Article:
The Weird Hollywood Shared Universe

Some films share such a thematic or atmospheric connection, they might as well be part of the same shared universe, especially when watched in some proximity to one another. Case in point: Movies that take place in the sordid underbelly of Hollywood and that the decadence so far as to give it a supernatural spin. Hollywood as an echo of Hell. The following films all seem to take place in that universe, and might make a good setting for an Unknown Armies RPG-type role-playing game, or inspire a Fiasco playset (I'll get on it when I get a bit of free time, maybe). Films like...
Mulholland Dr. Perhaps the most seminal work in this "genre", David Lynch's masterpiece is full of bizarre and disquieting characters, only some of which perform at the creepy Club Silencio, but heads into stranger waters still with the odd blue box which may be Pandora's, a receptacle for the character's memories/her other time line, or a soul-trap. Oh and there's the monster hobo behind the diner too! However you decide to explain the film's mysteries, there's a weirdness that will speak to you. (Notably, three more of the films below will reference streets in their titles.)
Maps of the Stars. David Cronenberg's just as decadent Hollywood is a bit less crazed, and you can totally see the ghosts that haunt the characters as figments of their imaginations (Cronenberg himself does not believe in an afterlife and has said it's about being haunted by memories), but the feeling of it is the same, and ambiguity for its own sake is worthy. And of course, the film doesn't take any prisoners in showing the corrupting influence of Celebrity, which is key to this shared worldview.
Barton Fink. It doesn't get any more corruptive than the Devil, and when the Cohen Bros.' would-be scriptwriter Barton Fink moves to Tinseltown to ply his craft, he moves into Satan's own hotel, then must spend the entire film fighting the world's corruptive influence on his work and on his soul. For a story set in Hollywood's Golden Age, definitely check out this one.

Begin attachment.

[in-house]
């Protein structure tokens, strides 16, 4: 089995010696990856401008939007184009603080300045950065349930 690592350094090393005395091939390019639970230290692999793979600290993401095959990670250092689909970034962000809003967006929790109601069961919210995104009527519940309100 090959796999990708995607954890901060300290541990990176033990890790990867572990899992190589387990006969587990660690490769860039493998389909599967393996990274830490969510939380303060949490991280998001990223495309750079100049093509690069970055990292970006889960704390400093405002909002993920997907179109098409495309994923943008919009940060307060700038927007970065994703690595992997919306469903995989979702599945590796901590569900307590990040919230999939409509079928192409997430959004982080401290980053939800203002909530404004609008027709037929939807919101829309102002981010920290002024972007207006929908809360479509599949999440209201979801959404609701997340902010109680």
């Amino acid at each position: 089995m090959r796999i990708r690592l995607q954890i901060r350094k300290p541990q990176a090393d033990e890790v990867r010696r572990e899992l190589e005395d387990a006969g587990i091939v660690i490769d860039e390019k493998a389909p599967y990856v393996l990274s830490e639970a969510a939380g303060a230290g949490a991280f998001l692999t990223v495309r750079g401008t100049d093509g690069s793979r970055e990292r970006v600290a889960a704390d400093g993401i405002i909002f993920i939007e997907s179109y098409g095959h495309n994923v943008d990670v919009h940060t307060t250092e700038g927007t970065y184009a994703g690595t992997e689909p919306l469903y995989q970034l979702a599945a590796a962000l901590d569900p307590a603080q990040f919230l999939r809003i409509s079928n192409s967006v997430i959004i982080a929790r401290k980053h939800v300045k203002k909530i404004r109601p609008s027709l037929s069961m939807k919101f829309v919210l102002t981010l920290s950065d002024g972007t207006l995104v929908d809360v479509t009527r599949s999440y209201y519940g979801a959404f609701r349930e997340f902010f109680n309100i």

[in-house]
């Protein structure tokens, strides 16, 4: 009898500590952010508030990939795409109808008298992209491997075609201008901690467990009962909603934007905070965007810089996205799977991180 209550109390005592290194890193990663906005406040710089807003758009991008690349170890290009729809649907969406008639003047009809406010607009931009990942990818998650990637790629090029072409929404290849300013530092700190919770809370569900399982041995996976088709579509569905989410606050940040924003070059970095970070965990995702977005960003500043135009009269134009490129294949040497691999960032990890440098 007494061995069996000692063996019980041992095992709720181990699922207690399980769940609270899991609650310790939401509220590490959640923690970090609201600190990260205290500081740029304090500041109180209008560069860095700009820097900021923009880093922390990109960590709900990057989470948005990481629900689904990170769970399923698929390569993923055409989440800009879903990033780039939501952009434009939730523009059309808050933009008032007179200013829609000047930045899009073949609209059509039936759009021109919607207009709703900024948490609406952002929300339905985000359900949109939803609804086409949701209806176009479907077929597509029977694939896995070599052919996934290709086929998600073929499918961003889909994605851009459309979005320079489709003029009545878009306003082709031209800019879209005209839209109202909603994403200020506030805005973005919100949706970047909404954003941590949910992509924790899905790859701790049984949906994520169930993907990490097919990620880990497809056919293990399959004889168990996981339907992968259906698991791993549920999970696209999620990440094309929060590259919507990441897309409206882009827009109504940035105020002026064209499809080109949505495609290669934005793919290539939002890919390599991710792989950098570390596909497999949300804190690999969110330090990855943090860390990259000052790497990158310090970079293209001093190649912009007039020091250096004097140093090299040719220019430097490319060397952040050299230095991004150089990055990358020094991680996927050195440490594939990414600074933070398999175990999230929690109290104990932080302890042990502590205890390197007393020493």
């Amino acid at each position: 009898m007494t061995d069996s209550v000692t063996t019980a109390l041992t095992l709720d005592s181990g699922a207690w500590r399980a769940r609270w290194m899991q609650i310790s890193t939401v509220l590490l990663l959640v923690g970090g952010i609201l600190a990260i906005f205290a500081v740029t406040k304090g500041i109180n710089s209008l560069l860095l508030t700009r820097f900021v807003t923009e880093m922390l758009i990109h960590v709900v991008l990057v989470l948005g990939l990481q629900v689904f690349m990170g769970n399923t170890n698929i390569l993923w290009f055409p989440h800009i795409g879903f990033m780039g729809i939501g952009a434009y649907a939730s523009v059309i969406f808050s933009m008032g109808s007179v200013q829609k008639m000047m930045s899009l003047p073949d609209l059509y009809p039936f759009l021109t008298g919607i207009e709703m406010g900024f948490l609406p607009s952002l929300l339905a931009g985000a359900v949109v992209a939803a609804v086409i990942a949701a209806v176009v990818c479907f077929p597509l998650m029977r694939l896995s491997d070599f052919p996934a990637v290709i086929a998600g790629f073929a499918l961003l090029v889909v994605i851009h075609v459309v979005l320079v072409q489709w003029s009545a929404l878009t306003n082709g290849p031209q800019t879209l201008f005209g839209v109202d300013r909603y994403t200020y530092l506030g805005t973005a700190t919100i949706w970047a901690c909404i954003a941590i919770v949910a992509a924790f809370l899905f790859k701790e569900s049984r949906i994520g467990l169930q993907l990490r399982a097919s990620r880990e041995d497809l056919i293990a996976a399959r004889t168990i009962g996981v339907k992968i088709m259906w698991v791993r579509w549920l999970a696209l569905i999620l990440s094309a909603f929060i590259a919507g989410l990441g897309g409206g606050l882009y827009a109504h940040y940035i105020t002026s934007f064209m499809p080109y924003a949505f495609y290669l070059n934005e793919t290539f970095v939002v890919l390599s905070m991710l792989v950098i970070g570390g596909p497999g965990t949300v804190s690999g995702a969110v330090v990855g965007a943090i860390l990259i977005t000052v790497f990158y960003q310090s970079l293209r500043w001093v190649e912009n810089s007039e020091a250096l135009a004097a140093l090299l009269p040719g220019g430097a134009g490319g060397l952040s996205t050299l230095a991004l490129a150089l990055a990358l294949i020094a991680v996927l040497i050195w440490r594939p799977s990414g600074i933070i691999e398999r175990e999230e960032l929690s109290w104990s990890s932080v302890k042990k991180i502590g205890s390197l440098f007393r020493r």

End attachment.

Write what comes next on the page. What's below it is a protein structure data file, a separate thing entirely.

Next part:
Sunset Boulevard. Or this one! Perhaps not as obvious a supernatural thriller as the films above, the whole thing is narrated by a dead man floating in a pool, and its depiction of a decaying, rotten Hollywood is filtered through the story of a heavily made-up, insane, practically undead has-been. It's a zombie picture, where the zombies are celebrities' careers.
Magnolia. Many of the characters in P.T. Anderson's film have Hollywood connections (more on the TV side, which makes them even more unseemly, I think) and their decadent misbehavior brings on one of God's plagues in the last act! In the shared universe I propose, what's a rain of frogs when you've already got ghosts and demons?

Of course, you may add to this list. Should there also be weird tech like in Time Lapse? Does meta-text count as a new kind of magic as in Seven Psychopaths? Is the supernatural element even required to fit this world, or would L.A. Confidential or Inherent Vice count? Broaden or limit the scope as much as you like, but let us know what else fits your idea of Hellywood.

1 comments:

Doc_Loki said...

If you're willing to branch out from film, then Clive Barker's "Coldheart Canyon" could go nicely with this, as could some of the Brubaker/Phillips comics - "The Fade Out" is the obvious choice, but "Fatale" too.

 

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